Porsche test and development driver Lars Kern admits he was “a little bit confused” when his bosses told him they were planning a super-quick lap of the Nürburgring Nordschleife in the new Panamera Turbo.
“Normally we do this kind of thing with the 911 or Boxster,” he says. “But the engineers were confident it was going to work.”
The first-generation Panamera Turbo S set a pretty swift benchmark of 7min 46sec, but Kern – who has been a Porsche driver for four years – wasn’t sure where he could make up more time.
Not least because the turbocharged 4.0-litre V8 in the new Panamera Turbo develops 542bhp, whereas the old Turbo S had 562bhp.
“The existing lap felt good and fast and to begin with I had no idea where to find another eight seconds. The Panamera Turbo has less power, too... I thought to myself ‘this is going to be interesting’,” he says.
The pressure ramped up even further when he saw the car’s number plate bore the number ‘738’, a reference to the 7min 38sec target time that Porsche’s engineers wanted him to achieve – and which he hit exactly. Kern set a new benchmark for luxury saloons - admittedly a fairly niche lap record to set, but fairly impressive for a car of this type.
The Panamera is fitted with a safety cage, a racing seat and telemetry equipment, but otherwise is in showroom specification, riding on Yokohama road tyres. Oh, and the headlights are taken out and replaced by those dummy ones that NASCAR uses. But there’s no getting away from the fact that it is a long, large car, with a lot of weight up at the front courtesy of that big V8 engine.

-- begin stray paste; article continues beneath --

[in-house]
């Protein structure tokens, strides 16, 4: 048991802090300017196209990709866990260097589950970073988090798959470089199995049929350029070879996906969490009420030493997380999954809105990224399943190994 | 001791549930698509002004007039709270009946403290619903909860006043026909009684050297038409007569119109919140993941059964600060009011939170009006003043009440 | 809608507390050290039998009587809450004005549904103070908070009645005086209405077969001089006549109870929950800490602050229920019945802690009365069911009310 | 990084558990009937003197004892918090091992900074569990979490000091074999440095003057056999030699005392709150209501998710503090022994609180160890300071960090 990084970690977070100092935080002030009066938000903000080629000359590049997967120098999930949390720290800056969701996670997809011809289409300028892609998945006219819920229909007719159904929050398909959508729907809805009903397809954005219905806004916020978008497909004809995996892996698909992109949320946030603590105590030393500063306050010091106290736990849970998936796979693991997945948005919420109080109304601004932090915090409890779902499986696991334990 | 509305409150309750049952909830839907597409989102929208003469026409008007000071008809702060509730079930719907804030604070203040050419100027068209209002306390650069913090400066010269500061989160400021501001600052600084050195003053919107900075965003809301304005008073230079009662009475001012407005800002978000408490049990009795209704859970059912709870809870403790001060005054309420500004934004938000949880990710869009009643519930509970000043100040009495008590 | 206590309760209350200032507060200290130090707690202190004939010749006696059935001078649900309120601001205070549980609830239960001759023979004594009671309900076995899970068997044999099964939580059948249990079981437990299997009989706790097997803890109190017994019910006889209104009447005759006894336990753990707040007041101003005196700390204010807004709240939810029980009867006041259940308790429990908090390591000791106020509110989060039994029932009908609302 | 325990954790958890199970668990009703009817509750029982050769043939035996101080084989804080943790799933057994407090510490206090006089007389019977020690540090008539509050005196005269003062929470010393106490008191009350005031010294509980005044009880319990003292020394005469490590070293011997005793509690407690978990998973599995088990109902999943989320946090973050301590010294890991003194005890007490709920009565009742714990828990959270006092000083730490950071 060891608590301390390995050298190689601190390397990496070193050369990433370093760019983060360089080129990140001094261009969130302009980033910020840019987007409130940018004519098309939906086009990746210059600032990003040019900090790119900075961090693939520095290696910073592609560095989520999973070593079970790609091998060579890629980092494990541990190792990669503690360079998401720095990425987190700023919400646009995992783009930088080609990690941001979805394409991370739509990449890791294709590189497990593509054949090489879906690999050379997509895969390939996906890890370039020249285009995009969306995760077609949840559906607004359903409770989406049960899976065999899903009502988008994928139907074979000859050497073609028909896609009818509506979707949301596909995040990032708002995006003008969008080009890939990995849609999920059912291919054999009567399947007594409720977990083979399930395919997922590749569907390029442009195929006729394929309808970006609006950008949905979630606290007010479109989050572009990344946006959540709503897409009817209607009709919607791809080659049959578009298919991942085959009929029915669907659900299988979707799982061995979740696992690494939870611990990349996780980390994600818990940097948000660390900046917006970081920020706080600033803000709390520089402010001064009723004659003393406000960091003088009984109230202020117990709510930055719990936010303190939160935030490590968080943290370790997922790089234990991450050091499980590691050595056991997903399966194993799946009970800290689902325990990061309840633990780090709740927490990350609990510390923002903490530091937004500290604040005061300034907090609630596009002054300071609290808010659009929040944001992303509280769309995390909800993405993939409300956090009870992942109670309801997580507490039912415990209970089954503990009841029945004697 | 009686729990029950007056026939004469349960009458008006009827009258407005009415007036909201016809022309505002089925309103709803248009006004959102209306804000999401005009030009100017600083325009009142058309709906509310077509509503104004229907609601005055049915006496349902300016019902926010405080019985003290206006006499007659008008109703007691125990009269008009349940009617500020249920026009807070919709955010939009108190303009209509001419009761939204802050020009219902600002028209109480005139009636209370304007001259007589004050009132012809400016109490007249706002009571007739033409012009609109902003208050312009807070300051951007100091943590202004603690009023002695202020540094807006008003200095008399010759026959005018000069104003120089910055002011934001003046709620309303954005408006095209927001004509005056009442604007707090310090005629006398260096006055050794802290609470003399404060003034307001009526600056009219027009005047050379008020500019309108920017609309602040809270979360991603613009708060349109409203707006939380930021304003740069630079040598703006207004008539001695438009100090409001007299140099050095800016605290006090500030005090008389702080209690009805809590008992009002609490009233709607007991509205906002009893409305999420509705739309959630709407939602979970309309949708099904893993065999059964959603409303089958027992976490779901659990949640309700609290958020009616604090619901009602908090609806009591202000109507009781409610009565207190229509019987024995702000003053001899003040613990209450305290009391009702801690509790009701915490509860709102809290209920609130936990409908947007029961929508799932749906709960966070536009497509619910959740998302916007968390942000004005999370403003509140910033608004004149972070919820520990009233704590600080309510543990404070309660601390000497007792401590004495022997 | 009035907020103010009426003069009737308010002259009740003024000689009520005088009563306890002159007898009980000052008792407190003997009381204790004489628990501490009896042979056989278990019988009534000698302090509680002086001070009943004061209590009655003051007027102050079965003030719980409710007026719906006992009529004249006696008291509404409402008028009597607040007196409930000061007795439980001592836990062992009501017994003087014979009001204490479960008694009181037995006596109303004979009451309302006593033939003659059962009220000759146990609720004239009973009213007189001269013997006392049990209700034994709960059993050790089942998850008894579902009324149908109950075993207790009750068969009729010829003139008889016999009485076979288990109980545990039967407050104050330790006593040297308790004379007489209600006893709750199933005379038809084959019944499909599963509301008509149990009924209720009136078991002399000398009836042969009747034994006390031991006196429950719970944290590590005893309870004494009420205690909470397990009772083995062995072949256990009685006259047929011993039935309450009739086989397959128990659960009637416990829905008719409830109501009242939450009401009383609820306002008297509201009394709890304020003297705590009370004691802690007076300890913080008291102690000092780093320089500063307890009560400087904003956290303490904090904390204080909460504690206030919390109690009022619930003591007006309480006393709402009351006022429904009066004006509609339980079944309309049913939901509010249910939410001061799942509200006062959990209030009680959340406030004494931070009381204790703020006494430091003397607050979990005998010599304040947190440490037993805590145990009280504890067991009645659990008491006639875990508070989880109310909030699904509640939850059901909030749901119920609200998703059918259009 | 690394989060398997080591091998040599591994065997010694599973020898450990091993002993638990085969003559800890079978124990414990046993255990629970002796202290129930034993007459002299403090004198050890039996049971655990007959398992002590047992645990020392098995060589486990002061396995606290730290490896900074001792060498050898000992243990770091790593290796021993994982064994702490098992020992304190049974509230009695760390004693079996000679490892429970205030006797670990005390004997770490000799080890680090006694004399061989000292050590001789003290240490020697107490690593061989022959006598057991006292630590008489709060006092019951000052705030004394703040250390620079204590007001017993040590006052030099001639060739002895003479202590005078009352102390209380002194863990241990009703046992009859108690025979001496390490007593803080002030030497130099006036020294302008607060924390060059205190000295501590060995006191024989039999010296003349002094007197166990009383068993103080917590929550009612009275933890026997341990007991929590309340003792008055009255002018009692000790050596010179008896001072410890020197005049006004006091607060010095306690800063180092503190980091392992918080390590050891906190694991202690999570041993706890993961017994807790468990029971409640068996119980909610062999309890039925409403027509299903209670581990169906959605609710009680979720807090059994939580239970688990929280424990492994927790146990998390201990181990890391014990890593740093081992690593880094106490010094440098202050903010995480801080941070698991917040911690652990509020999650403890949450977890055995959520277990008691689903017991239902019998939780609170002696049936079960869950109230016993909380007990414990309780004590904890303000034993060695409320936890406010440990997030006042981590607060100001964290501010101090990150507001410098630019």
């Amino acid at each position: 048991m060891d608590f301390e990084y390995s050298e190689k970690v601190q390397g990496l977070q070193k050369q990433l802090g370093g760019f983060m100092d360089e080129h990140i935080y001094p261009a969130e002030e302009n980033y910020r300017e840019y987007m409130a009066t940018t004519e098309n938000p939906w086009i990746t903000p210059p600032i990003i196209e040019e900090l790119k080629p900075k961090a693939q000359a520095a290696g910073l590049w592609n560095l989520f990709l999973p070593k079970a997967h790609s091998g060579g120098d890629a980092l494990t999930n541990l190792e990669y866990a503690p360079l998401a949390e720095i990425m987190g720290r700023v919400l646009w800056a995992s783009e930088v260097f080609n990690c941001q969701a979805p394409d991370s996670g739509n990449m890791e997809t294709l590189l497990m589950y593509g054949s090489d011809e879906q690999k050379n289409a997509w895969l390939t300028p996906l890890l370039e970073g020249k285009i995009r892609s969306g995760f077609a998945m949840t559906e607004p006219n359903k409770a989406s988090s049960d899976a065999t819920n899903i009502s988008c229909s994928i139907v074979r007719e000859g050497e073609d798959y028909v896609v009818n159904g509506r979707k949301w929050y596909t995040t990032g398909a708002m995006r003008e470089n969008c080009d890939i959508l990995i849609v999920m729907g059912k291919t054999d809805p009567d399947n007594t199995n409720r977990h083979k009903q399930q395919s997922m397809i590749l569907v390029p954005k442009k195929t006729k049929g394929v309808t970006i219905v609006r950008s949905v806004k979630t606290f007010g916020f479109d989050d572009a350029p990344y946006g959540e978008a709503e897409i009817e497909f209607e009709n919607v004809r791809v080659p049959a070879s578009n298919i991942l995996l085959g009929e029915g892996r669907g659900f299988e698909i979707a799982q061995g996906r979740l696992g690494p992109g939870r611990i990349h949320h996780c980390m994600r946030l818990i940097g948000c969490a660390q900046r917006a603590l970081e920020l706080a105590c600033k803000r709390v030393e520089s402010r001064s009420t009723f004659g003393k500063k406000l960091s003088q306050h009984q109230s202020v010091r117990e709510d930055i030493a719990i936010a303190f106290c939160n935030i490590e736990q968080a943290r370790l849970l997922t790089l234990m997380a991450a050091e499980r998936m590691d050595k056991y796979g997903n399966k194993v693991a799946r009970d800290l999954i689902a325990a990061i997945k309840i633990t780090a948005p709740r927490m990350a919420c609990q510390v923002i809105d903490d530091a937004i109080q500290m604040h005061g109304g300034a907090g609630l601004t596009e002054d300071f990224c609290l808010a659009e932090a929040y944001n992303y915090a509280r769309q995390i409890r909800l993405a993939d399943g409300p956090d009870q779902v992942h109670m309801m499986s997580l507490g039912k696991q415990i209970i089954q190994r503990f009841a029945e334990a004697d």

Kern says advances in suspension and tyre technology and the car's lighter weight were of a huge benefit, as was the new rear-wheel steer system that Porsche has fitted to the second-generation Panamera.
“In the slow and narrow parts of the track the car is really amazing,” he says. “With the rear-wheel steering, it turns well and is so agile. You sit in the driver’s seat and you know you have a lot of length of car behind you, but it just turns really well.”
For the fast lap, the car was switched into its most extreme driving mode, Sport+, and the Porsche Stability Management (PSM) was turned off.
Kern saw speeds of around 183mph on the Nordschleife’s long main straight. “It doesn’t feel scary in this car because it is so stable. When you have all the settings in Sport+ mode, everything is stiff and responsive but it remains comfortable to drive, so it isn’t bouncing around on the bumps.”
The Panamera Turbo, still smeared with flies and dirt straight from the Eifel mountains, was on display at the official reveal of the new Panamera in Berlin yesterday evening. It’s unlikely that many owners will charge around the Nürburgring in their £100k-plus luxo-saloon, but for Porsche it is important to prove that the car is at least capable of it.